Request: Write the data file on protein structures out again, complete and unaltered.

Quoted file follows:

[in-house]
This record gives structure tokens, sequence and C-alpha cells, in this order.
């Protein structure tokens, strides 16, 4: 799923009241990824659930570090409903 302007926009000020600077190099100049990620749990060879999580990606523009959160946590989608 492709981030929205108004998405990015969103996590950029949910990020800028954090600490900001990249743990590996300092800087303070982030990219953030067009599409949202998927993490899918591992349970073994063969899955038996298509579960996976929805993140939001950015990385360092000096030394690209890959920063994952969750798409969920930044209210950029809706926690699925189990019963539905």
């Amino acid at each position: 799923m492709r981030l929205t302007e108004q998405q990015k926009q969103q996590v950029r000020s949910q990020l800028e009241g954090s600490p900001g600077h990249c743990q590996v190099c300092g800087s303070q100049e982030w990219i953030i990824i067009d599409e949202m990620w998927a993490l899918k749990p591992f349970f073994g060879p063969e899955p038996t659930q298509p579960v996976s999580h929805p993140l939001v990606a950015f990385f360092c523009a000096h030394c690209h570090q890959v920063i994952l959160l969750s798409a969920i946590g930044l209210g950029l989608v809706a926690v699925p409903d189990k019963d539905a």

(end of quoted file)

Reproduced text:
[in-house]
This record gives structure tokens, sequence and C-alpha cells, in this order.
């Protein structure tokens, strides 16, 4: 799923009241990824659930570090409903 302007926009000020600077190099100049990620749990060879999580990606523009959160946590989608 492709981030929205108004998405990015969103996590950029949910990020800028954090600490900001990249743990590996300092800087303070982030990219953030067009599409949202998927993490899918591992349970073994063969899955038996298509579960996976929805993140939001950015990385360092000096030394690209890959920063994952969750798409969920930044209210950029809706926690699925189990019963539905």
């Amino acid at each position: 799923m492709r981030l929205t302007e108004q998405q990015k926009q969103q996590v950029r000020s949910q990020l800028e009241g954090s600490p900001g600077h990249c743990q590996v190099c300092g800087s303070q100049e982030w990219i953030i990824i067009d599409e949202m990620w998927a993490l899918k749990p591992f349970f073994g060879p063969e899955p038996t659930q298509p579960v996976s999580h929805p993140l939001v990606a950015f990385f360092c523009a000096h030394c690209h570090q890959v920063i994952l959160l969750s798409a969920i946590g930044l209210g950029l989608v809706a926690v699925p409903d189990k019963d539905a």